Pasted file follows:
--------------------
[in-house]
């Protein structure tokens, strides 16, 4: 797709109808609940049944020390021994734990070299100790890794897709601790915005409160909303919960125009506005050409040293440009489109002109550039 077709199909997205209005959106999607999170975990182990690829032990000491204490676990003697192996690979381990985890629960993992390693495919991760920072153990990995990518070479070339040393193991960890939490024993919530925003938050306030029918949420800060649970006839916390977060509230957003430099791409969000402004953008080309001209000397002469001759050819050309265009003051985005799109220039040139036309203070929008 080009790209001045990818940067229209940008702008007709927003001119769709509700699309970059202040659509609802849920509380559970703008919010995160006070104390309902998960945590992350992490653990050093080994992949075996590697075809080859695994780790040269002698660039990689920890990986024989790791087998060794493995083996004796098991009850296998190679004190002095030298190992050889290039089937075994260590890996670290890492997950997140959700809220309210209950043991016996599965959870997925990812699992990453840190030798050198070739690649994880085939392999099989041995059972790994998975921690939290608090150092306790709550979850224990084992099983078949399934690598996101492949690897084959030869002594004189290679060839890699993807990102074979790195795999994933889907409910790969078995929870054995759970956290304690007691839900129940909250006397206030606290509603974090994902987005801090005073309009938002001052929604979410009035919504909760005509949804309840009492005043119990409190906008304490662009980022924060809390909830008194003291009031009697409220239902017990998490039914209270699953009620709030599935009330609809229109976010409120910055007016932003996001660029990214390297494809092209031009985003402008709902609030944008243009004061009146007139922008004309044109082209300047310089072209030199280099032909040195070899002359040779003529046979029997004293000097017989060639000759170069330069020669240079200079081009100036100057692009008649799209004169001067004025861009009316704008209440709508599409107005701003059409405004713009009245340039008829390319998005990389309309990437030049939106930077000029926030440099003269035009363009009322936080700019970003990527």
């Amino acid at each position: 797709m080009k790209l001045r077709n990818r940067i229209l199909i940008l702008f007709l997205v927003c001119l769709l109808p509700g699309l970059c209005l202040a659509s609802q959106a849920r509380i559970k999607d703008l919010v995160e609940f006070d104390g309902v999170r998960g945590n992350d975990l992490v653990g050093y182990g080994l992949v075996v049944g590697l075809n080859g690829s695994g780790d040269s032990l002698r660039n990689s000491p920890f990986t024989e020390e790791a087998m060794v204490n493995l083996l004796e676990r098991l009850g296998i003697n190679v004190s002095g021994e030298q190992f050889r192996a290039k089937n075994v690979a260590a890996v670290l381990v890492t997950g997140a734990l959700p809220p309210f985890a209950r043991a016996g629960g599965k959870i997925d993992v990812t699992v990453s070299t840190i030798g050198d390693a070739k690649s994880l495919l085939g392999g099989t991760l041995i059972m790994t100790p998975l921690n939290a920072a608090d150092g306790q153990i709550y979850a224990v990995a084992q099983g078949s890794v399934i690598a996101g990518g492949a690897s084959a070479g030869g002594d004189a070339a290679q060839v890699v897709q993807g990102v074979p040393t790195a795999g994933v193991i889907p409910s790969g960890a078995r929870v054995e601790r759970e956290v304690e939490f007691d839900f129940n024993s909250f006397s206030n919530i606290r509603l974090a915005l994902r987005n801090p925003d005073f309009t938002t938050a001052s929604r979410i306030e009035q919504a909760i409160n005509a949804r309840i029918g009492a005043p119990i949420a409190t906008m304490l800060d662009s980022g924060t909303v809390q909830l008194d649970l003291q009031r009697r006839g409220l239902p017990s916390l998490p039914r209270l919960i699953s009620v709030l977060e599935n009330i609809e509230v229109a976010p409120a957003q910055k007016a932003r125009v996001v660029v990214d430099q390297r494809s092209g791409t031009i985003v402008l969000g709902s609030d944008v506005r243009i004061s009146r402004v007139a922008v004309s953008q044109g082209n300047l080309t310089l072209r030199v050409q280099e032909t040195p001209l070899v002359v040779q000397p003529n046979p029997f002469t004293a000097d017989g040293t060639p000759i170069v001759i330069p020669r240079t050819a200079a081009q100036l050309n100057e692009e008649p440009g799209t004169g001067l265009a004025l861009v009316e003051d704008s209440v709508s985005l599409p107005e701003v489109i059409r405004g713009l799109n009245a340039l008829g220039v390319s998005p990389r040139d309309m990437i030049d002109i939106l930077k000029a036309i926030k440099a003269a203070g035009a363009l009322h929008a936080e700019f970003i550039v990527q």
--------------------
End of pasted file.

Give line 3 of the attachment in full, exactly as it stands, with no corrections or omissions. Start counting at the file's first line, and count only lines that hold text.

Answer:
């Amino acid at each position: 797709m080009k790209l001045r077709n990818r940067i229209l199909i940008l702008f007709l997205v927003c001119l769709l109808p509700g699309l970059c209005l202040a659509s609802q959106a849920r509380i559970k999607d703008l919010v995160e609940f006070d104390g309902v999170r998960g945590n992350d975990l992490v653990g050093y182990g080994l992949v075996v049944g590697l075809n080859g690829s695994g780790d040269s032990l002698r660039n990689s000491p920890f990986t024989e020390e790791a087998m060794v204490n493995l083996l004796e676990r098991l009850g296998i003697n190679v004190s002095g021994e030298q190992f050889r192996a290039k089937n075994v690979a260590a890996v670290l381990v890492t997950g997140a734990l959700p809220p309210f985890a209950r043991a016996g629960g599965k959870i997925d993992v990812t699992v990453s070299t840190i030798g050198d390693a070739k690649s994880l495919l085939g392999g099989t991760l041995i059972m790994t100790p998975l921690n939290a920072a608090d150092g306790q153990i709550y979850a224990v990995a084992q099983g078949s890794v399934i690598a996101g990518g492949a690897s084959a070479g030869g002594d004189a070339a290679q060839v890699v897709q993807g990102v074979p040393t790195a795999g994933v193991i889907p409910s790969g960890a078995r929870v054995e601790r759970e956290v304690e939490f007691d839900f129940n024993s909250f006397s206030n919530i606290r509603l974090a915005l994902r987005n801090p925003d005073f309009t938002t938050a001052s929604r979410i306030e009035q919504a909760i409160n005509a949804r309840i029918g009492a005043p119990i949420a409190t906008m304490l800060d662009s980022g924060t909303v809390q909830l008194d649970l003291q009031r009697r006839g409220l239902p017990s916390l998490p039914r209270l919960i699953s009620v709030l977060e599935n009330i609809e509230v229109a976010p409120a957003q910055k007016a932003r125009v996001v660029v990214d430099q390297r494809s092209g791409t031009i985003v402008l969000g709902s609030d944008v506005r243009i004061s009146r402004v007139a922008v004309s953008q044109g082209n300047l080309t310089l072209r030199v050409q280099e032909t040195p001209l070899v002359v040779q000397p003529n046979p029997f002469t004293a000097d017989g040293t060639p000759i170069v001759i330069p020669r240079t050819a200079a081009q100036l050309n100057e692009e008649p440009g799209t004169g001067l265009a004025l861009v009316e003051d704008s209440v709508s985005l599409p107005e701003v489109i059409r405004g713009l799109n009245a340039l008829g220039v390319s998005p990389r040139d309309m990437i030049d002109i939106l930077k000029a036309i926030k440099a003269a203070g035009a363009l009322h929008a936080e700019f970003i550039v990527q």